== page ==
Once I started running, I signed up for a few races, and was proud of myself for just finishing. I then found a few training programs online, but never followed them that diligently. I even asked for advice from a few of my “runner friends”, read a few books, and did some online research on how to become a better runner.

I eventually “plateaued” in my running – I couldn’t really get below a 10:30 pace on my long runs, and could barely pull down a 9:30 pace for my races (which was great considering I started at an 11:00 mile). And my body was always dealing with these nagging injuries. I kept researching, kept reading, but couldn’t quite get any faster. If running was so simple, why couldn’t I get any better? Maybe I wasn’t meant to run “fast” after all?

Then, just over 2 years ago, I decided to hire a running coach. I told myself I’d try it for a year – if I wasn’t getting any better, I at least knew I was meant to be a slow runner, that I tried, and that I’d continue to enjoy running at that pace. I remember being incredibly embarrassed when I reached out to a few coaches – I was reaching out to people who were fast, who won big titles, who had sponsors. I was a 10:00/mile runner. I felt like I had no business emailing these people unless I wanted to win races or qualify for Boston – I felt like a fraud. But I followed through, and after chatting with three different coaches, I took a deep breath and sent my first month’s payment off to one of them.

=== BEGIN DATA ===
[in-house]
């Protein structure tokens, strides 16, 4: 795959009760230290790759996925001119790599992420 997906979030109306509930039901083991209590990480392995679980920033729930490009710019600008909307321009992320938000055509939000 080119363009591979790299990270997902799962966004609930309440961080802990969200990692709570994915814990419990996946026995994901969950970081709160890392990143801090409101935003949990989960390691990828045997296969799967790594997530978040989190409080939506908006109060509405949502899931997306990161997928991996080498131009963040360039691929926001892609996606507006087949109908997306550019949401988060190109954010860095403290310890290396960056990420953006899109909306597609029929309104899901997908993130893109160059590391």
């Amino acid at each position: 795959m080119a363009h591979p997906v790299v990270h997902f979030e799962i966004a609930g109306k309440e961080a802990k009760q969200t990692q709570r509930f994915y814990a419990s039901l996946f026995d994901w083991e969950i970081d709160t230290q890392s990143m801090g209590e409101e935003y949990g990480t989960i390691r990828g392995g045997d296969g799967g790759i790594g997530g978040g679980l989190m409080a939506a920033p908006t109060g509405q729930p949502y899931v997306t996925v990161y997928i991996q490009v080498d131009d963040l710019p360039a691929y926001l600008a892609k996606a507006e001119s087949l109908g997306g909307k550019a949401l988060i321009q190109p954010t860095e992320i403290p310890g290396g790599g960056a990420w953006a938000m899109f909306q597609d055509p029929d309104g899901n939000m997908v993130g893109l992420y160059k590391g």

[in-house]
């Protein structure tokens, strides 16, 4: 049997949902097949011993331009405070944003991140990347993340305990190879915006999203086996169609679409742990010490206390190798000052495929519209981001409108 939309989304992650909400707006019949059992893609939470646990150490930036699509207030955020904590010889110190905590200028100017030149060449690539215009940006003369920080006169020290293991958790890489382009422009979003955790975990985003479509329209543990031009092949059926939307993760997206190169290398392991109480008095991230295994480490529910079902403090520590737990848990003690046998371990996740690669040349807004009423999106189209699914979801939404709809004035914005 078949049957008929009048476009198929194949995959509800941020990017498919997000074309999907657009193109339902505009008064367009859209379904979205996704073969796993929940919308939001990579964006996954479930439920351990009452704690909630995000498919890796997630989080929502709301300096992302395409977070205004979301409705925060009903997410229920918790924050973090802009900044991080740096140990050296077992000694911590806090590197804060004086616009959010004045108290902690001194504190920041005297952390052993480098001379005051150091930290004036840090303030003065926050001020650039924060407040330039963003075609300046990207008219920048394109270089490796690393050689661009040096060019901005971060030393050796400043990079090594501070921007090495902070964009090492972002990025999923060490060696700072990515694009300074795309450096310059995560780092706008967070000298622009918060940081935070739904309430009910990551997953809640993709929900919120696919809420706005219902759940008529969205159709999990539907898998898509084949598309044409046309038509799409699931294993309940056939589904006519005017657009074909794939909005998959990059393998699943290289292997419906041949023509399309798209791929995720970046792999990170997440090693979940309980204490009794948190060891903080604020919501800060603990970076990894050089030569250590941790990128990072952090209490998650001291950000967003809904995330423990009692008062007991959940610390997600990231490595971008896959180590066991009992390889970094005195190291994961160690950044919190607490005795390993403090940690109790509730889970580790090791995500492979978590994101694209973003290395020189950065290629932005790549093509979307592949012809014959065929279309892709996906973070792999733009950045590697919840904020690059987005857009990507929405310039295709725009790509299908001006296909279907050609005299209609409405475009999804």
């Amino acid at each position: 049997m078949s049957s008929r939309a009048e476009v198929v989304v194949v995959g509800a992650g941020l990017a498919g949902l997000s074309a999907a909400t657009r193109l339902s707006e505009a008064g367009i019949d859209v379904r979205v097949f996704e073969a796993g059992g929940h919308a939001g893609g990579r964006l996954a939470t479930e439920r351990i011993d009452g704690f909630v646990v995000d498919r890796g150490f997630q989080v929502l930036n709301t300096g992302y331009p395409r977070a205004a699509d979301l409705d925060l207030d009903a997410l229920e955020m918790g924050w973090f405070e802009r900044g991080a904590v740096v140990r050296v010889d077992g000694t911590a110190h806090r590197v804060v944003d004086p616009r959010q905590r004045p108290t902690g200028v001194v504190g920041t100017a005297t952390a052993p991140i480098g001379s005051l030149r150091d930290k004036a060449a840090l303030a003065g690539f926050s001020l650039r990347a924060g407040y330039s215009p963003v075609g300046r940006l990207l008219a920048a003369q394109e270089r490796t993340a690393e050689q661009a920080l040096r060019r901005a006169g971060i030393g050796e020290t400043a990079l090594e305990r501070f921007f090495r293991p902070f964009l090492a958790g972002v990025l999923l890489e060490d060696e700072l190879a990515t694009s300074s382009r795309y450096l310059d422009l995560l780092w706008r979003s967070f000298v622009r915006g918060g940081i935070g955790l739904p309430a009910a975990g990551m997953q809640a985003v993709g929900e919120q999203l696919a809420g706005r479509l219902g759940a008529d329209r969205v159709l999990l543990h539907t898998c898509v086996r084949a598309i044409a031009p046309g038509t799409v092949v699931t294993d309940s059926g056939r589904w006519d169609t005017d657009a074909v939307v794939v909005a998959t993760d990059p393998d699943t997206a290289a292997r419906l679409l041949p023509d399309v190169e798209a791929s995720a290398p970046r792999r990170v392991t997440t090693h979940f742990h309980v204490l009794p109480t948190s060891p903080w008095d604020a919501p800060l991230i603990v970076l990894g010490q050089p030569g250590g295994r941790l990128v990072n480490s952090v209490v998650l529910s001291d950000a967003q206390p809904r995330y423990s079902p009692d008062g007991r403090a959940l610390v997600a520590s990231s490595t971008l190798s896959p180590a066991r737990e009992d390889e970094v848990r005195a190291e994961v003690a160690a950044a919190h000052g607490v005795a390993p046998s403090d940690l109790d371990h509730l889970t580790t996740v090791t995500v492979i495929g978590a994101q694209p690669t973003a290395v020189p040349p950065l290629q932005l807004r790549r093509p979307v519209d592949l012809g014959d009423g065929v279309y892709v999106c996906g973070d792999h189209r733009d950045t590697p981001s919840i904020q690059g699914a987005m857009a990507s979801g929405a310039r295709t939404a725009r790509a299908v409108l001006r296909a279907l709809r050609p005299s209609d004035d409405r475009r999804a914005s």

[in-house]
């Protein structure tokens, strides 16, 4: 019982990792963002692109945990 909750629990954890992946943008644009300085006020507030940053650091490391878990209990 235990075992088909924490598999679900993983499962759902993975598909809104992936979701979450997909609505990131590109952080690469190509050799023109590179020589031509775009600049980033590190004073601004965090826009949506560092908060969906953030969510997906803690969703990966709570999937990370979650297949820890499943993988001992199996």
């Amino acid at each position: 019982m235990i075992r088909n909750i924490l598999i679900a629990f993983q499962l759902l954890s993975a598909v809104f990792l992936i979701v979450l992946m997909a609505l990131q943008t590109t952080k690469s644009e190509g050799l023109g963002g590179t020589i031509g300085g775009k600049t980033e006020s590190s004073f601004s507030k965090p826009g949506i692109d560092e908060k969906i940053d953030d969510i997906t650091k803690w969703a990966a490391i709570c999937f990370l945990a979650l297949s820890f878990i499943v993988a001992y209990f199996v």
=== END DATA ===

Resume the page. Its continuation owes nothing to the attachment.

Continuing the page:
I officially hired a running coach – Steph. We talked through my goals, where I was starting from, when I had time in my schedule to do my workouts, etc. Let’s just say Steph is one of those “fast runners” with a sponsor, cool racing uniform, and may have won a race or two recently. I was horribly out of shape, slow, and hadn’t been running much prior to us starting together. I was scared. Steph was patient, eased me into workouts, and didn’t overwhelm me with technical jargon.

After almost a year of working with Steph, I hadn’t beat a time goal I set for myself, but I actually started to believe I was fully capable of meeting that goal. I finally started to get faster, I was stronger, I was a better runner than I was when I first started. SO while I will still never be a super badass, top tier runner with a sponsor anytime soon, I am worthy of coaching. In fact, any runner who desires to be better is worthy of coaching.

And that’s what I love about BEING a running coach. I want to help people transition out of the “I found a running program online” phase to the “I want to actually become a better runner” phase. Your desire to become a better runner already makes you worthy of a coach, so go out and find one that you click with. Go out and find the best version of you. Chase down that goal, get faster, reach further.

You deserve it.